Quest for the Golden Unicorn: What Instructional Designers Really Aim to Do in the Workplace

Concurrent Session 6

Session Materials

Brief Abstract

Is the grass greener working elsewhere? Or is your work environment the golden unicorn everyone desires? Come learn about the competencies instructional designers expressed are needed in the field, those they are actually using in the workplace, and ways instructional designers would prefer filling their capacity in the workplace. 

Sponsored By


Dr. Olysha Magruder is currently the Assistant Director, Center for Learning Design, at the Whiting School of Engineering, Engineering for Professionals, Johns Hopkins University. Prior to this, she worked as an instructional design at Hopkins and other higher education institutions as an instructional designer and adjunct faculty. Olysha started her career in a K-12 classroom, which sparked her love for all things teaching and learning. She is a graduate of the University of Florida's Educational Technology doctoral program. Her research interests include faculty development, blended learning, instructional design, and leadership.
Shaun Moore is the Director of e-Learning at Oakland University, where he earned a Ph.D. in Educational Leadership, with a specialization in Higher Education. Along with his staff position, he is a part-time faculty in the School of Business and the Writing and Rhetoric departments.
Mel Edwards, CAPM, M.A. is Lead Instructional Designer for Quality Enhancement and Accessibility, and Quality Matters coordinator at Purdue University, and serves as Vice-Chair in UPCEA eDesign Collaborative and Online Administration networks. Prior to her roles at Purdue and joining UPCEA, Edwards began her career as a public educator, adjunct instructor, and served as a Curriculum Coordinator at Montana State University-Northern. She is a Certified Associate Project Manager (CAPM), earned her M.A. in education from East Tennessee State University, a B.A. in English education from SUNY New Paltz, and an A.A. in liberal arts from SUNY Adirondack. She can be reached at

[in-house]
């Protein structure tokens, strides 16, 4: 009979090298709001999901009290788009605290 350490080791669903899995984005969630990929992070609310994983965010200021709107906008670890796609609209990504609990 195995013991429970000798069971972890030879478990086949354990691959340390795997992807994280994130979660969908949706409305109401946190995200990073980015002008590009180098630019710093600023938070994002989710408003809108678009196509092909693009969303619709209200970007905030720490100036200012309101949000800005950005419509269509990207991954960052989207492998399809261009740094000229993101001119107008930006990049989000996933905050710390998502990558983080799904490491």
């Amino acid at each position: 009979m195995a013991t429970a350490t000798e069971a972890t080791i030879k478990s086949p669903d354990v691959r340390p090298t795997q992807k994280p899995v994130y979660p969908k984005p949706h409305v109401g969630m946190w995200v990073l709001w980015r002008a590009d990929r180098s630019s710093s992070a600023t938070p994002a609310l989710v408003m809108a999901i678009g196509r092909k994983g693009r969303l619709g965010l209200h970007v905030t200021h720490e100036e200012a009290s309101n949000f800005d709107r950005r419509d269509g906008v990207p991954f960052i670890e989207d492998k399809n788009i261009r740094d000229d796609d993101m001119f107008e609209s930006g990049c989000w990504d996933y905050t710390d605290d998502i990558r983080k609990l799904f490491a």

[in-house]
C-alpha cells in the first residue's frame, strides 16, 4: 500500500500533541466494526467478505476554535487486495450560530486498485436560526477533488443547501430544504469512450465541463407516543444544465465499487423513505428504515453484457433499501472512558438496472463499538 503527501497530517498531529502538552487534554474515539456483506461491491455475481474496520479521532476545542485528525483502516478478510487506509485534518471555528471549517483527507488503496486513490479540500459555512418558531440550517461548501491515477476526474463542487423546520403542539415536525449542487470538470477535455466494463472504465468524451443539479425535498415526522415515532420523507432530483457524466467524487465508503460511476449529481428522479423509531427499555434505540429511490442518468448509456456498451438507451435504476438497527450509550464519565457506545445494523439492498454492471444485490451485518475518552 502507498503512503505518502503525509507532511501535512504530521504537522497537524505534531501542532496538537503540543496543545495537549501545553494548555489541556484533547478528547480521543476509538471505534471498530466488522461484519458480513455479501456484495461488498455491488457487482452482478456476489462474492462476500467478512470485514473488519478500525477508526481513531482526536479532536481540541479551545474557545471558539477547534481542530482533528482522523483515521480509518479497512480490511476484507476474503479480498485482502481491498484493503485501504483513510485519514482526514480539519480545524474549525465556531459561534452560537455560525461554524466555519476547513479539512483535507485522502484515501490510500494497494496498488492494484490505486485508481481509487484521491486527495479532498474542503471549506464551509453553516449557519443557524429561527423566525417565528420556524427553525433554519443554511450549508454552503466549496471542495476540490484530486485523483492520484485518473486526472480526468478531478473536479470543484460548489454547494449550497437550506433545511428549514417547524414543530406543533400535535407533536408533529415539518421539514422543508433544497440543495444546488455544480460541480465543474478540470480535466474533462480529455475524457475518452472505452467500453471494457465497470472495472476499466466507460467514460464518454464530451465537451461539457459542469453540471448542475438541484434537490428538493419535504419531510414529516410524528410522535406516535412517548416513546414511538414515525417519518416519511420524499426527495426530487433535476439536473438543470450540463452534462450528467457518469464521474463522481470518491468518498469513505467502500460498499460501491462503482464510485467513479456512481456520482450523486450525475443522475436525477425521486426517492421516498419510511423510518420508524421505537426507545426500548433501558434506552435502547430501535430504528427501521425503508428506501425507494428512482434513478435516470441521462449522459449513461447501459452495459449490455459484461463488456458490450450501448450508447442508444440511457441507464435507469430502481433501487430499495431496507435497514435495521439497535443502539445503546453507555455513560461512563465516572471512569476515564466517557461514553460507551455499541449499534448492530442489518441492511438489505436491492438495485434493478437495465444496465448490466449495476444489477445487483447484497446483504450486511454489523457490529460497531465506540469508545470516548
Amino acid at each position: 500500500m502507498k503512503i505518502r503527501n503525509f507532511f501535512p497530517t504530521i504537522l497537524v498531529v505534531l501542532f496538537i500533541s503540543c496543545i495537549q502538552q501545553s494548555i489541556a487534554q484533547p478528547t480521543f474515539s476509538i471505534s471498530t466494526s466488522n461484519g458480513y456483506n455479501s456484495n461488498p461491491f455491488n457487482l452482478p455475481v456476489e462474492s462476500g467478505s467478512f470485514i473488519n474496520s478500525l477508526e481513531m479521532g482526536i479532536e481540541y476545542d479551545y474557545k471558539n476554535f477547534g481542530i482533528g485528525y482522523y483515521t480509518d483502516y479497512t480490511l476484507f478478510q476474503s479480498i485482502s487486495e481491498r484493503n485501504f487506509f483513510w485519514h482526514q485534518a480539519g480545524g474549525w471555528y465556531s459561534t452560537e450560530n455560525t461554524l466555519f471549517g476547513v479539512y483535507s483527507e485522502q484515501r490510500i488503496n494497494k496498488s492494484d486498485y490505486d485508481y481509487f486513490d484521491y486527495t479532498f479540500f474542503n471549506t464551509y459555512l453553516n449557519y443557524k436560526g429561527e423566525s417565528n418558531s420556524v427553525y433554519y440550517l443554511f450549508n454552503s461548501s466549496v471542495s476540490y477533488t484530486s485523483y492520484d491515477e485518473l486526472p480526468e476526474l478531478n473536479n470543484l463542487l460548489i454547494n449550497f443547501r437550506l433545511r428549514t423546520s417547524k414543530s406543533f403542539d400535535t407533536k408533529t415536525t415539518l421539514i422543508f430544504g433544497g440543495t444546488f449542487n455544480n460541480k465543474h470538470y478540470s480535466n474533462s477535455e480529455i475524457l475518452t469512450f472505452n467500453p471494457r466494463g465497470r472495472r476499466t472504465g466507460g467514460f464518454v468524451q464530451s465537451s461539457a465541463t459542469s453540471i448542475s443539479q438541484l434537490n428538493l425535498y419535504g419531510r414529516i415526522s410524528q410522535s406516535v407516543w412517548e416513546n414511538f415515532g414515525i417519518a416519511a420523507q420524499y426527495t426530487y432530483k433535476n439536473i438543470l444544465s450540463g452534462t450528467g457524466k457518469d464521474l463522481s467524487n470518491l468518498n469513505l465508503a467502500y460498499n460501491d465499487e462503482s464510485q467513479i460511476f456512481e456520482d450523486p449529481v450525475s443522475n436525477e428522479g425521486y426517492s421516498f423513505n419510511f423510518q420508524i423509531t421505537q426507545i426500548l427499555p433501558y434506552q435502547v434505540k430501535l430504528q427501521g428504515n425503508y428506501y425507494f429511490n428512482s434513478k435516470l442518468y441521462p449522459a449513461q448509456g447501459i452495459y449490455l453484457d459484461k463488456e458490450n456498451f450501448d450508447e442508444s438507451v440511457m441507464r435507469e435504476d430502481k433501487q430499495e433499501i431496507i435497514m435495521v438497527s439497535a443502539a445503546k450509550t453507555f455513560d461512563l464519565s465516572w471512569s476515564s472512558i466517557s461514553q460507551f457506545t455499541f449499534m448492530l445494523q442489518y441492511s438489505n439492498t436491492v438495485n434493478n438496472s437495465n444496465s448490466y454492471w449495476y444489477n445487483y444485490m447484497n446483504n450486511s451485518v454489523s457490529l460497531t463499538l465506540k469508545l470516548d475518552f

Extended Abstract

Instructional designers (IDs) are an integral component of online learning operations. Yet employers do not seem to agree on what an ID actually does from workplace to workplace - and neither do IDs! Likewise, IDs' workloads and aspirations of their roles often do not sync up. The authors will present findings from a study of 104 ID respondents informed by a literature review of ID competencies. Based on the literature, the authors created a survey that asked, "How do instructional designers view the profession of instructional design?"

The results of the study imply that there were seven constructs ranked as most important from among the 20 competencies presented in the study. These are: Program Evaluation, Theory, Top Down Leadership, Bottom Up Leadership, Faculty Problems, Course Design/Editing, Technology/Media. The highest ranked competencies from the survey were collaboration and design. The presenters will explore the findings and implications of the findings in more detail. 

Based upon the data from this study, you will learn how your daily workload stacks up against that of your peers, and walk away with a concrete list of core competencies and tasks you can adopt in your current role. 

In this presentation, you will:

  • Explore how instructional designers view the profession of instructional design.
  • Review the identified competencies that were rated as most important by respondents.
  • Discover the identified competencies (consulting, designing, content creation, collaboration, training, etc) that IDs regularly use on the job.
  • Discuss ways in which IDs are actually spending their time in the workplace.

The authors will present similar questions posed in the survey to compare audience perception against actual findings. You will engage in discussions throughout the presentation.